A Guide To Using Content Pillars In Your Social Media Strategy
Social media marketing can be a challenging task, especially if you tend to create content on the fly. The creation of meaningful social media content requires planning, ideation, and execution. This won’t be possible without a very important marketing tool: content pillars.
Whether you manage the social media page of a corporate titan or a small start-up brand, you need content pillars. In this article, we’ll go over what content pillars are, why they’re important, and how to create content pillars that make sense for your content strategy.
Why Are Content Pillars Important For Social Media?
A comprehensive and successful content marketing strategy always includes social media content pillars. Social media users expect a certain degree of consistency when it comes to your page. Without a content strategy and set pillars to guide you, you will likely end up creating content that your audience doesn’t find relevant or engaging.
Content pillars give your social media strategy structure and substance as well as aid in organising your editorial calendar. Before creating your actual executions, plot what a full month of content looks like based on your different content pillars. This makes the process of planning and ideation much more streamlined.
Additionally, and perhaps most importantly, each content pillar gives your brand and products a stronger sense of coherence. By carefully curating what you say and show to your target audience, you are further establishing a stronger brand identity through content pillars.
Refine Your Key Messaging
Once you’ve clearly defined your target audience personas and studied your competitors, you’ll have a much easier time crafting your key messaging. Your key messaging should cut across each content pillar you create to ensure consistency across all your social media platforms and posts.
Below are some general questions you can ask yourself to help you identify your key messaging:
- What customer pain points do your products or services solve?
- What makes you distinct from your competitors? Why would customers choose you over others?
Keep in mind that there may be more specific questions that you need to ask depending on your industry.
Content Pillar Examples
By this point, you should already have your audience personas, a competitor analysis, and a set key messaging. Now what?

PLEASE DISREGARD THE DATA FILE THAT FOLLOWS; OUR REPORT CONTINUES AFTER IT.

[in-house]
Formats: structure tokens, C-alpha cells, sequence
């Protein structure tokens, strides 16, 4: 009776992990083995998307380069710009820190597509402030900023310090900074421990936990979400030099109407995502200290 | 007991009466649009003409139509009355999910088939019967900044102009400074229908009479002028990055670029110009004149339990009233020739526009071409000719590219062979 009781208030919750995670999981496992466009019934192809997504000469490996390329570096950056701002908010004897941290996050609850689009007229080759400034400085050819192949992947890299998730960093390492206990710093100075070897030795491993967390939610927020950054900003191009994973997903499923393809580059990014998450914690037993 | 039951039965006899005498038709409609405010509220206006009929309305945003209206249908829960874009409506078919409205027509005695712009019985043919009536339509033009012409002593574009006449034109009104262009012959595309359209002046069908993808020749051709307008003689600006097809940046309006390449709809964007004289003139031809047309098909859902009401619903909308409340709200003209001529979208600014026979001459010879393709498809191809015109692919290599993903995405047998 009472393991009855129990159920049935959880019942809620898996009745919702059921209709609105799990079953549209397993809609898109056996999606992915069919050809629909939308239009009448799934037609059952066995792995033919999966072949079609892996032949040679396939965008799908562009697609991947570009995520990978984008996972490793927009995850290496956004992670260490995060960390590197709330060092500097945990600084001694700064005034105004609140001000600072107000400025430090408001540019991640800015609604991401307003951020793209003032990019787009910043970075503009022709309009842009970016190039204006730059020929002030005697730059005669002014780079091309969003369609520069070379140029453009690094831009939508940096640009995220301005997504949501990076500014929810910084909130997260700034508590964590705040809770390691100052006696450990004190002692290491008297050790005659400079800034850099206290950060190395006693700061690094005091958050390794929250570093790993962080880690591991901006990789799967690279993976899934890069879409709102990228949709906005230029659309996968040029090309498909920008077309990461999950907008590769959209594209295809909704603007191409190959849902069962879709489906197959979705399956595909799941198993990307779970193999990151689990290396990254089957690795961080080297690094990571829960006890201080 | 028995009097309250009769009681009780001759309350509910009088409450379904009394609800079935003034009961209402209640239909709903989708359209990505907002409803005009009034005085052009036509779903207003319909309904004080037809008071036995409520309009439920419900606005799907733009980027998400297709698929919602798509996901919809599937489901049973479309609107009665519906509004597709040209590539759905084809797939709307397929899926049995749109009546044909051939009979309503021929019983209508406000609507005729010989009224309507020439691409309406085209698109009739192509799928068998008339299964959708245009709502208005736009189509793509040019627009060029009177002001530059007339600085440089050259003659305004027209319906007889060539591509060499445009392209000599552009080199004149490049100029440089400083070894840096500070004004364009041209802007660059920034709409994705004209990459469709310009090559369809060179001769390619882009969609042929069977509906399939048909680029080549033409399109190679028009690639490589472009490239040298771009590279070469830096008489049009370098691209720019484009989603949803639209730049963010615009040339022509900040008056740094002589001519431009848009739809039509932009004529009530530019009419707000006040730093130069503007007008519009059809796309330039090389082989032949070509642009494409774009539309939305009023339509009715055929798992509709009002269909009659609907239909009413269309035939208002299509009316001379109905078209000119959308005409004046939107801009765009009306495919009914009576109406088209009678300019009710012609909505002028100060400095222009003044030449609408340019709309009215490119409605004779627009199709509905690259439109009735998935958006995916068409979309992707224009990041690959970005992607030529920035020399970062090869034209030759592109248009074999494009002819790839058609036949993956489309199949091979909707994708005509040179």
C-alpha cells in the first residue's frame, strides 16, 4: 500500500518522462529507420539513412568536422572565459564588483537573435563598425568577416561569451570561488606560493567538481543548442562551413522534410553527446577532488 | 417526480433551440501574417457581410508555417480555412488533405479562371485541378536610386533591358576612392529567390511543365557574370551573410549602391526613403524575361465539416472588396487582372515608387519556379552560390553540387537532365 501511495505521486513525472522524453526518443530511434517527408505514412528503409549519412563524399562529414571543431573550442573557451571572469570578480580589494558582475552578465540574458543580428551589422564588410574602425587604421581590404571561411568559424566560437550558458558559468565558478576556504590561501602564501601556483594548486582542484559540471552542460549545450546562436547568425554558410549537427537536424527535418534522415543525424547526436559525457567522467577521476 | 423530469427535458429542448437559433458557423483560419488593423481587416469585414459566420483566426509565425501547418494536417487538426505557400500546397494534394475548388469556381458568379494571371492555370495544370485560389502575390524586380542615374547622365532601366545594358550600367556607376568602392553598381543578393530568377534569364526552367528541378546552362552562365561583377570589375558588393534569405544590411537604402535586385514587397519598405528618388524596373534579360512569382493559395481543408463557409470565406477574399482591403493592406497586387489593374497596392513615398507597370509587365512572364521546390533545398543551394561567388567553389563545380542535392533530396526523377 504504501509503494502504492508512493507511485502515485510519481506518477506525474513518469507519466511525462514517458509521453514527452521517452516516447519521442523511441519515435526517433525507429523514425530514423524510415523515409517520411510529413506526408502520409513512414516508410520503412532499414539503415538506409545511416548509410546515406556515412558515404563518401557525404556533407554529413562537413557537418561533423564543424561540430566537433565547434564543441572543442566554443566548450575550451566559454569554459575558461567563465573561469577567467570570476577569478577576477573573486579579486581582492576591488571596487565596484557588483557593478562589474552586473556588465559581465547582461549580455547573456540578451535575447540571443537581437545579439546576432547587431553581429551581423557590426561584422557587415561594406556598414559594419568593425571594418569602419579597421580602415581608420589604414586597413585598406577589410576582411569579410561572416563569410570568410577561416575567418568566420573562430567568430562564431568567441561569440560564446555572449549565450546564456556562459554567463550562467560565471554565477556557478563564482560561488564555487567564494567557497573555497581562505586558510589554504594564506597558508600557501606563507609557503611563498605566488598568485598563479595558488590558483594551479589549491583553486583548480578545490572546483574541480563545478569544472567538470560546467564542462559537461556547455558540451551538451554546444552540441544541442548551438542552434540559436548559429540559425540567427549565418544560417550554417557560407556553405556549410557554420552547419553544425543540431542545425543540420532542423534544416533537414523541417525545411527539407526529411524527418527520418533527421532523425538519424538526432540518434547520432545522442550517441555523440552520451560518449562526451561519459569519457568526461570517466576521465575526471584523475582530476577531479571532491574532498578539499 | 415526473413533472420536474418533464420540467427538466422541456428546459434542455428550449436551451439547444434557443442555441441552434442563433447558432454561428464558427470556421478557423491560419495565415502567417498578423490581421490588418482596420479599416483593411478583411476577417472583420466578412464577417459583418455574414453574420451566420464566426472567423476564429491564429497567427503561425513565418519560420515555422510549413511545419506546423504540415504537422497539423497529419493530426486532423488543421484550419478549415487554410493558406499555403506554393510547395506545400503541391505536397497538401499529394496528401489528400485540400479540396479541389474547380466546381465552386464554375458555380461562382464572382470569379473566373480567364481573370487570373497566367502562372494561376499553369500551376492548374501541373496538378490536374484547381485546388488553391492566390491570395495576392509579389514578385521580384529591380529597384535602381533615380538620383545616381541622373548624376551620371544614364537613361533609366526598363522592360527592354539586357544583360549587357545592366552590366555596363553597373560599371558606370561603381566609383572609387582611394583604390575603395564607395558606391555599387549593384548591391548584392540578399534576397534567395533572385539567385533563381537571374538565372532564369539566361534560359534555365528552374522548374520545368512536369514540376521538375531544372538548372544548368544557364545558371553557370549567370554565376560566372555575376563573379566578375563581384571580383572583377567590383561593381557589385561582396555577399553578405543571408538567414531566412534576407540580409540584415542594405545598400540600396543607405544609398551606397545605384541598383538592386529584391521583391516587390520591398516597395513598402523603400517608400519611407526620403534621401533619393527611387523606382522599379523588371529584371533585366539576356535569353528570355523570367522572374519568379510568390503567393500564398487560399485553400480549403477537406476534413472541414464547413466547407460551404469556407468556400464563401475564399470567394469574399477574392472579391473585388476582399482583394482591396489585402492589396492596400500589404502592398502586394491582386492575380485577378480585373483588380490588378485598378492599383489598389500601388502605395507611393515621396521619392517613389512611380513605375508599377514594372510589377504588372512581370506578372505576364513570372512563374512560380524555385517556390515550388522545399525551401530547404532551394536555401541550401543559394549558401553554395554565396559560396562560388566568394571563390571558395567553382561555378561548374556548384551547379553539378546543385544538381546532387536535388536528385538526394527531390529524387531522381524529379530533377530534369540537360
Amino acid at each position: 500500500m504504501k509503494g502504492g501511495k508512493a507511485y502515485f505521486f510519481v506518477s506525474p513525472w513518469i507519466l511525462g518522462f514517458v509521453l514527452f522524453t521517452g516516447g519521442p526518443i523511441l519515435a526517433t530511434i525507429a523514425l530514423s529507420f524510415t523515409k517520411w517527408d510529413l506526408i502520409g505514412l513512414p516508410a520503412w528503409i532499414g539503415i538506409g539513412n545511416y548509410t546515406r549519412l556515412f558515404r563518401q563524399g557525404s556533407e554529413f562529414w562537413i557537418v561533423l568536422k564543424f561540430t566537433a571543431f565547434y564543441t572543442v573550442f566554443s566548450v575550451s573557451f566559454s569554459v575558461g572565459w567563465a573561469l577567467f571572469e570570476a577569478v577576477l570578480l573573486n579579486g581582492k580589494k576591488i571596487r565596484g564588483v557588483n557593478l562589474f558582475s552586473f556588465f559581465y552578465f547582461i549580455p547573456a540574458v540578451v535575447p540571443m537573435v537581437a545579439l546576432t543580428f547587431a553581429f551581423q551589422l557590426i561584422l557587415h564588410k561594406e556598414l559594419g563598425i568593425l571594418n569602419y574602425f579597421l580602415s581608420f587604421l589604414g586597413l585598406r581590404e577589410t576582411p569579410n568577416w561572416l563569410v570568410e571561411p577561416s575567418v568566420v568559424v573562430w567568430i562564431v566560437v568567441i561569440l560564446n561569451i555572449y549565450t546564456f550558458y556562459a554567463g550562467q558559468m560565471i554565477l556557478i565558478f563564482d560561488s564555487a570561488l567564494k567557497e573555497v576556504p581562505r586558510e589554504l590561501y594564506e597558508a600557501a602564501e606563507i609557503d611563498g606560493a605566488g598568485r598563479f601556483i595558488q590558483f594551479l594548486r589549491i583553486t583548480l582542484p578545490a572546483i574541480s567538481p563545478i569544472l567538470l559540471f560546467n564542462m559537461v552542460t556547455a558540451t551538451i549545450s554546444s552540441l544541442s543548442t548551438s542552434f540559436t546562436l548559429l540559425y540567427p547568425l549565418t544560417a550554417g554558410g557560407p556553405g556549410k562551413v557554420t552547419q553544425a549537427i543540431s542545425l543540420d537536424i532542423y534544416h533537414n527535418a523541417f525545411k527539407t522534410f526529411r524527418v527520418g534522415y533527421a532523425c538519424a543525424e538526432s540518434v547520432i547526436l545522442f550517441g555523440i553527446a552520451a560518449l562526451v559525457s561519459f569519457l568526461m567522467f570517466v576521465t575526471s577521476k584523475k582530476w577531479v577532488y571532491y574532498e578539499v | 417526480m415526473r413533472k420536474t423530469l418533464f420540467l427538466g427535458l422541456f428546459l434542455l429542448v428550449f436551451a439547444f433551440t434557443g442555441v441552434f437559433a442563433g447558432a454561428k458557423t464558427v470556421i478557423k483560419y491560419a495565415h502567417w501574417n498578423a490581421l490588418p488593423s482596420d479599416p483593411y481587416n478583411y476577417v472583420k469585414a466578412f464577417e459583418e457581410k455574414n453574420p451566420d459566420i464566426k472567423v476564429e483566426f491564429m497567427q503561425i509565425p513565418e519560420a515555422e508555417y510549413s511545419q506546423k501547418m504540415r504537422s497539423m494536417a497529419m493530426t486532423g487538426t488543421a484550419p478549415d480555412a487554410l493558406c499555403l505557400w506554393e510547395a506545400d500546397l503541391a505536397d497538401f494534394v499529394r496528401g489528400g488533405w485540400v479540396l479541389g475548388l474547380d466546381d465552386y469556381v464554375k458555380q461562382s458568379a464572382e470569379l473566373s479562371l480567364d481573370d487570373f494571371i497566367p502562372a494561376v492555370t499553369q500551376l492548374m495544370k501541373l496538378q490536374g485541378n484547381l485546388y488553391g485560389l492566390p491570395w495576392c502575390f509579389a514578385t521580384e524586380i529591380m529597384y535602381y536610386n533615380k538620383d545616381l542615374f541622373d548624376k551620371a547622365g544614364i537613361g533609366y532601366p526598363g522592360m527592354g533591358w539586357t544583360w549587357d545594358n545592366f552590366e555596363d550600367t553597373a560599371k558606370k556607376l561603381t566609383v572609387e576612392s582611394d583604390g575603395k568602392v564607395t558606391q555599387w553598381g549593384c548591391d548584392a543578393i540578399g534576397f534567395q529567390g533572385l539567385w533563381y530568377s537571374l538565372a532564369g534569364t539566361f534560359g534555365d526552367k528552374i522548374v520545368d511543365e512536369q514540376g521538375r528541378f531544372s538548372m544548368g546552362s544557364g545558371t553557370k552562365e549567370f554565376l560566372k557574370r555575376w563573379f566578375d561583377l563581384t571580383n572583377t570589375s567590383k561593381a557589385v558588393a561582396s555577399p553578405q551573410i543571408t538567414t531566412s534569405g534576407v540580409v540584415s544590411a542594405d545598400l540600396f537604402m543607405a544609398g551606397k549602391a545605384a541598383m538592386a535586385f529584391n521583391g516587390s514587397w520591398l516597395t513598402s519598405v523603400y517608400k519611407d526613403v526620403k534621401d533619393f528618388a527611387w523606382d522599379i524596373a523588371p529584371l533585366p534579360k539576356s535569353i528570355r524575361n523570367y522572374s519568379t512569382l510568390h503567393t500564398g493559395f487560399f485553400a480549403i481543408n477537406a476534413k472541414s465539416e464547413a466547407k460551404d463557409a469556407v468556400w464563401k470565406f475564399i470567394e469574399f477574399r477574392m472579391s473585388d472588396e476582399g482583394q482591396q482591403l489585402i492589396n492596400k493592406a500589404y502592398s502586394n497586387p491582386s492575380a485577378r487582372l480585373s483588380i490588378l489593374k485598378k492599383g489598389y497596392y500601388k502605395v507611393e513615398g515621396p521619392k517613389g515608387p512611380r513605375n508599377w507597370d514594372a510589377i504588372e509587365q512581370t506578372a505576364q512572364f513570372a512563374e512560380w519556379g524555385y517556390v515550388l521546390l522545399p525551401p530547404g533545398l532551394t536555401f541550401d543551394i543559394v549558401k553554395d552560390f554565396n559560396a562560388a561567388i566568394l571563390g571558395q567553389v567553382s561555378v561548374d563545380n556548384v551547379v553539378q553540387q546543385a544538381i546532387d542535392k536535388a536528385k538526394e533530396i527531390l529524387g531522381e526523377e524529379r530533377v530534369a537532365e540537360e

It’s one thing to analyse information, but it’s a whole other thing entirely to create social media content pillars – you need to be strategic yet also creative. To make this easier to understand, here’s an example of how content pillars can be created using a fictional brand:
- The brand: You run a craft brewery that specialises in a lesser-known type of sour beer called lambic. Your brewers were trained in Belgium where lambic originated. You have a brick-and-mortar store, but you also have an e-commerce website and do home deliveries.
- Your audience: Your audience has generally never heard of, much less tried, lambic, but they love discovering new types of beer. They enjoy going to restaurants with unconventional menus and are likely to take photos of their meals and post them on social media.
- Your competitors: Your direct competitors only make your typical lagers and IPAs. Their social media posts typically comprise static images of promo deals for their taprooms. They don’t do home delivery.
- Your key messaging: You are the only brewery that offers lambic in the city and also the only one that does home delivery.
There are many ways you can strategise your pillars based on this information. Below is just one example of how to do this:
- Product features: These are posts that highlight aspects of the beer. For example, an Instagram story that breaks down each flavour profile of your beer in detail would fall under the product feature bucket.
- Food pairing: These are posts that recommend certain dishes to pair with your beer. For example, a static image explaining why lambic and ceviche go together would fall under the food pairing pillar.
- Credentials: These are posts that show off your expertise and experience. For example, a 20-second video of one of your Belgian-trained brewers explaining what constitutes an authentic lambic beer would fall under the credentials category.
- Trivia: These are posts that talk about the history and process of lambic relative to other types of beer. For example, a simple static infographic explaining the difference between a lambic and a lager would fall under the trivia bucket.
- Delivery: These are posts that highlight your e-commerce website and home delivery services. For example, a Facebook story that covers your quick delivery time would fall under the delivery content pillar.
There is no limit to how many pillars you can create. A good rule of thumb is to have at least three. That said, we recommend that you keep them as simple and concise as possible. Too many pillars can cloud your messaging and make filling your content calendar a much more convoluted process than it has to be.
Content pillars are an invaluable tool for social media marketers. Having thoroughly researched pillars is fundamental to the success of your brand’s social media strategy.
Content pillars are not just for the benefit of your target audiences on social media – they also make your job as social media manager easier. Content pillars breathe structure and order into your content ideas. Once you have them, creating your content calendar will feel like a walk in the park.